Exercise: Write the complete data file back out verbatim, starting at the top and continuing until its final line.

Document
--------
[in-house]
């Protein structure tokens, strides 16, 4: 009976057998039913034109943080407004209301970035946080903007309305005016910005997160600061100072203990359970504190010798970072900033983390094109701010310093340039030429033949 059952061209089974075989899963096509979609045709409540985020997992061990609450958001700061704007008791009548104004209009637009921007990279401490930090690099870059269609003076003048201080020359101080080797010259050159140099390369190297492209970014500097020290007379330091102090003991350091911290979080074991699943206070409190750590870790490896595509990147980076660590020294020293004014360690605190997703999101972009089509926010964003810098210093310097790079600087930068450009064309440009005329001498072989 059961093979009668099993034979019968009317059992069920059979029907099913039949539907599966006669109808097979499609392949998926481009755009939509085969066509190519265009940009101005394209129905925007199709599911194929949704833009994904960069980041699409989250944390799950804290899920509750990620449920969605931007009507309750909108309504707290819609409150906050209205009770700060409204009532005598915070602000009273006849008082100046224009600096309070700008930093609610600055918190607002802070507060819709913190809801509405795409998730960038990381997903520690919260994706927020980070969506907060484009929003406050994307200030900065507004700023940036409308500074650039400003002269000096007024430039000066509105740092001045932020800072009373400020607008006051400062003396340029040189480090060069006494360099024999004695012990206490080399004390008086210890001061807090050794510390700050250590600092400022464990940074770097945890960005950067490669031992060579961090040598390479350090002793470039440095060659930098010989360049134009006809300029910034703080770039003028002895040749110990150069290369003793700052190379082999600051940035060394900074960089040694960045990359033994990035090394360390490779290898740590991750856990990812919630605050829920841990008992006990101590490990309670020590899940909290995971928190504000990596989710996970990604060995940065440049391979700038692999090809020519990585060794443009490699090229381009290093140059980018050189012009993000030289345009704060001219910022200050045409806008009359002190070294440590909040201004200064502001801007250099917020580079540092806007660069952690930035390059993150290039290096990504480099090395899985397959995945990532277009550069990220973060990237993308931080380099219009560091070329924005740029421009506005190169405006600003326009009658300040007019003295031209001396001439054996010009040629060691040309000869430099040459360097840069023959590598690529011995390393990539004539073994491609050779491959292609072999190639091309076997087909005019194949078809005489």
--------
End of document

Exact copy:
[in-house]
């Protein structure tokens, strides 16, 4: 009976057998039913034109943080407004209301970035946080903007309305005016910005997160600061100072203990359970504190010798970072900033983390094109701010310093340039030429033949 059952061209089974075989899963096509979609045709409540985020997992061990609450958001700061704007008791009548104004209009637009921007990279401490930090690099870059269609003076003048201080020359101080080797010259050159140099390369190297492209970014500097020290007379330091102090003991350091911290979080074991699943206070409190750590870790490896595509990147980076660590020294020293004014360690605190997703999101972009089509926010964003810098210093310097790079600087930068450009064309440009005329001498072989 059961093979009668099993034979019968009317059992069920059979029907099913039949539907599966006669109808097979499609392949998926481009755009939509085969066509190519265009940009101005394209129905925007199709599911194929949704833009994904960069980041699409989250944390799950804290899920509750990620449920969605931007009507309750909108309504707290819609409150906050209205009770700060409204009532005598915070602000009273006849008082100046224009600096309070700008930093609610600055918190607002802070507060819709913190809801509405795409998730960038990381997903520690919260994706927020980070969506907060484009929003406050994307200030900065507004700023940036409308500074650039400003002269000096007024430039000066509105740092001045932020800072009373400020607008006051400062003396340029040189480090060069006494360099024999004695012990206490080399004390008086210890001061807090050794510390700050250590600092400022464990940074770097945890960005950067490669031992060579961090040598390479350090002793470039440095060659930098010989360049134009006809300029910034703080770039003028002895040749110990150069290369003793700052190379082999600051940035060394900074960089040694960045990359033994990035090394360390490779290898740590991750856990990812919630605050829920841990008992006990101590490990309670020590899940909290995971928190504000990596989710996970990604060995940065440049391979700038692999090809020519990585060794443009490699090229381009290093140059980018050189012009993000030289345009704060001219910022200050045409806008009359002190070294440590909040201004200064502001801007250099917020580079540092806007660069952690930035390059993150290039290096990504480099090395899985397959995945990532277009550069990220973060990237993308931080380099219009560091070329924005740029421009506005190169405006600003326009009658300040007019003295031209001396001439054996010009040629060691040309000869430099040459360097840069023959590598690529011995390393990539004539073994491609050779491959292609072999190639091309076997087909005019194949078809005489």